LONDON escaped the worst of the early winter blizzards but it was still parky enough yesterday to discourage thought of outdoor pursuits. At Wasps, however, two sets of rugby players supplied their own riposte to the mardy: faint hearts never achieved a thing.
No less than the men, England's women players can achieve an awful lot next year. World Cups beckon both and if the women's competition is the less regarded, to the point of ignorance among the larger sporting public, the practitioners of a growing code feel they too can leave their thumb print on 1991.
Sudbury yesterday saw a regional set-to between the the South-east and the Midlands and North Thames. Twice the South-east (chiefly Richmond) went ahead with tries; twice the North Thames side (mainly Wasps) levelled the score. From the comfort of the clubhouse there seemed to be as they say in the men's game no quarter asked nor given.
What immediately strikes the observer about women's rugby is ahem how much more gentlemanly it is. Obviously the women cannot run as fast, pass as far, or kick as long. Neither do they show any inclination to punch as hard. There were apologies in the bar afterwards, and even apologies on the pitch during the game.
'The Women's RFU have always had a strong philosophy on violence,' said Karen Almond, the Wasps' fly-half and Great Britain captain, who missed the game through injury. 'We try to play it hard but fair.' Indeed, the solitary fall from grace yesterday was a head-high tackle by the South's Pat Harris.
The Hull-born Almond, who supported the rugby league team of that name in her youth, helped to get the women's section at Wasps off the ground in 1984 with three friends from Loughborough University, where they had all completed physical-education courses. There are now 91 women's teams in England and Wales and a further nine in Scotland, eight of them at universities.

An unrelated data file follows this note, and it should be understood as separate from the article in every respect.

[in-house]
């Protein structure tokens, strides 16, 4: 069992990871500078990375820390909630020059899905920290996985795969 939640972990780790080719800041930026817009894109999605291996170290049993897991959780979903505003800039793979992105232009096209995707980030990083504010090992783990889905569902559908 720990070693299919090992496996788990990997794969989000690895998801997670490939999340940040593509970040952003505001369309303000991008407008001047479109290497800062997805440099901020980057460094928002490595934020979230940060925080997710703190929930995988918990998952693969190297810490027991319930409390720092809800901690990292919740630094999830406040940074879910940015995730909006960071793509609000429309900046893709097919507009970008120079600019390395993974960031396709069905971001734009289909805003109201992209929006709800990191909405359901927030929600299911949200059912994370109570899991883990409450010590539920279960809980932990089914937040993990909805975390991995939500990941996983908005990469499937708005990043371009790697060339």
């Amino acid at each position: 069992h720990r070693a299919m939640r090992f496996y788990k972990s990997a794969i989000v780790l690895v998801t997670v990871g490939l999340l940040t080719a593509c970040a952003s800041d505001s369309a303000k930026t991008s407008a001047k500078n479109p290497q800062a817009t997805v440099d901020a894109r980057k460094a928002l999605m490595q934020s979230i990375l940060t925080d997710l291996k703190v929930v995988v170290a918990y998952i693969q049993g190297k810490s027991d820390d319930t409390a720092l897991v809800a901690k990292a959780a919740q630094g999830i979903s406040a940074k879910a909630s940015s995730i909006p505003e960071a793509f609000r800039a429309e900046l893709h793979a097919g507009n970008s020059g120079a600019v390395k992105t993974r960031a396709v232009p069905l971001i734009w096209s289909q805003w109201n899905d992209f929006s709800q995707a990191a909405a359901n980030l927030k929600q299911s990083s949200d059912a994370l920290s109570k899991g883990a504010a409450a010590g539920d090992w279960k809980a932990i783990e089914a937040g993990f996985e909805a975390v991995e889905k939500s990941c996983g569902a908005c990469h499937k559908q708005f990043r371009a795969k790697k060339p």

Like her peers, the British captain believes the World Cup is a boon, just the thing to amend some perceptions of women's rugby. 'Some men are very supportive, most women's teams are coached by them. But you can find a chauvinist attitude that women should be in the kitchen, not out playing.
'We are breaking it down bit by bit. I have played in quite a few curtain-raisers before tournaments and you can hear men in the crowd changing their minds during the game as they see we can actually tackle.'
Nine countries, including Sweden, the United States, Japan, Spain and Canada, will definitely participate in the World Cup, to be staged in Wales next spring with the final at Cardiff on April 14. Another three France, New Zealand, and the Soviet Union have yet to confirm.
Midlands and North Thames: Davies; Turner, Ewing, Smith, Stirrup; Ross, Briddon; Burgess, Mitchell, Bennett, O'Kelly, Williets, Robson, Stennett, Harding.
South-east: Bond; Thomas, John, Cooper, Chambers; Isherwood, Edwards; Harrington, Mills, Prangnall, Francis, Gurney, Harris, McMahon, Davies.
"Rugby Union: Plenty of impact but no punch - Women's Regional Championship, South-east 8, Midlands and North Thames 8." Guardian [London, England] 10 Dec. 1990: